Katherine Johnson

Katherine Johnson
Credit: NASA

Occupation: Mathematician

Year born: 1918

Research Areas: Rocket Flightpaths, Trajectories, Orbital Mechanics


"I loved going to work every single day"

Source: www.nasa.gov/content/katherine-johnson-biography


Early Life

Katherine Johnson grew up in West Virginia, USA. Her mother was a teacher and her father a farmer and handyman. Katherine was curious about numbers from an early age and took every course in maths she could at West Virginia State College. She graduated with the highest honours in 1937 and took a job teaching at a Black public school in Virginia. In 1939, Katherine became the first Black woman to study for a postgraduate qualification at West Virginia University. She then took a break from studying and teaching to have children. In 1953 she started a job carrying out mathematical calculations at the National Advisory Committee for Aeronautics (NACA), later known as NASA. This job was also known as “a computer”.

Career Highlights

Katherine used her maths skills to calculate the paths of rockets through space. The path a rocket follows is also known as its trajectory. As a “computer”, she calculated the trajectory that put the first American in space. The astronaut John Glenn requested that Katherine check the calculations made by electronic computers before his spaceflight on Friendship 7 – “If she says they’re good,’” the astronaut said, “then I’m ready to go.”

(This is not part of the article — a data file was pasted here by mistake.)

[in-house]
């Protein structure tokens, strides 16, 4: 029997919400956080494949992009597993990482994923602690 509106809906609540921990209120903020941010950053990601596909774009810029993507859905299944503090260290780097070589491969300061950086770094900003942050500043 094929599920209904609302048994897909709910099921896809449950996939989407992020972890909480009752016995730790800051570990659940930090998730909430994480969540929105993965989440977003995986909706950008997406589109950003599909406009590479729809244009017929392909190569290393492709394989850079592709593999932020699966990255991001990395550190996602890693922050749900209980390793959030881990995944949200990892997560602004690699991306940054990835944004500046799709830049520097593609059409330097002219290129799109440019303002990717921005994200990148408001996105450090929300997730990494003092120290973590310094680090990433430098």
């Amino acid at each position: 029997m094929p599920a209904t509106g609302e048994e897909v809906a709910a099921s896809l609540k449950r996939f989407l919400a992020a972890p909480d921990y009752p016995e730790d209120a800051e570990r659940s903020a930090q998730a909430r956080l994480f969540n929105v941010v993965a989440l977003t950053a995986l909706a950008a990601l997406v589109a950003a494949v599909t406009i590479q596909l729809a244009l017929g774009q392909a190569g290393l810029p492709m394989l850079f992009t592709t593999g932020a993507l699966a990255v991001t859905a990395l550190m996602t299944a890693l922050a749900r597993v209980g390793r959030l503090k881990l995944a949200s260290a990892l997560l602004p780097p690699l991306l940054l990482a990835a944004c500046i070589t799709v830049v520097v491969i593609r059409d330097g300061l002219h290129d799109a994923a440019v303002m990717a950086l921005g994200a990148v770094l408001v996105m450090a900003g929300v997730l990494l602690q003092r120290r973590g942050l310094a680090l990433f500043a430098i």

Katherine also helped calculate the trajectory for the Apollo 11 mission that landed the first people on the Moon. She was part of the team that got the Apollo 13 crew back to Earth safely when their spacecraft malfunctioned.

Katherine co-authored 26 scientific papers and continued to work for NASA until she retired in 1986.


The 2016 film, ‘Hidden Figures’, tells the story of how the work of Katherine and other Black women helped NASA win the space race. Two NASA facilities have been named in Katherine's  honour and in 2015, the then US President Barack Obama awarded 97-year-old Katherine the Presidential Medal of Freedom, America’s highest civilian honour.  Katherine encouraged her grandchildren and students to pursue careers in science and technology.

Other Interests

Katherine’s passion was maths. She said she loved to count anything that could be counted!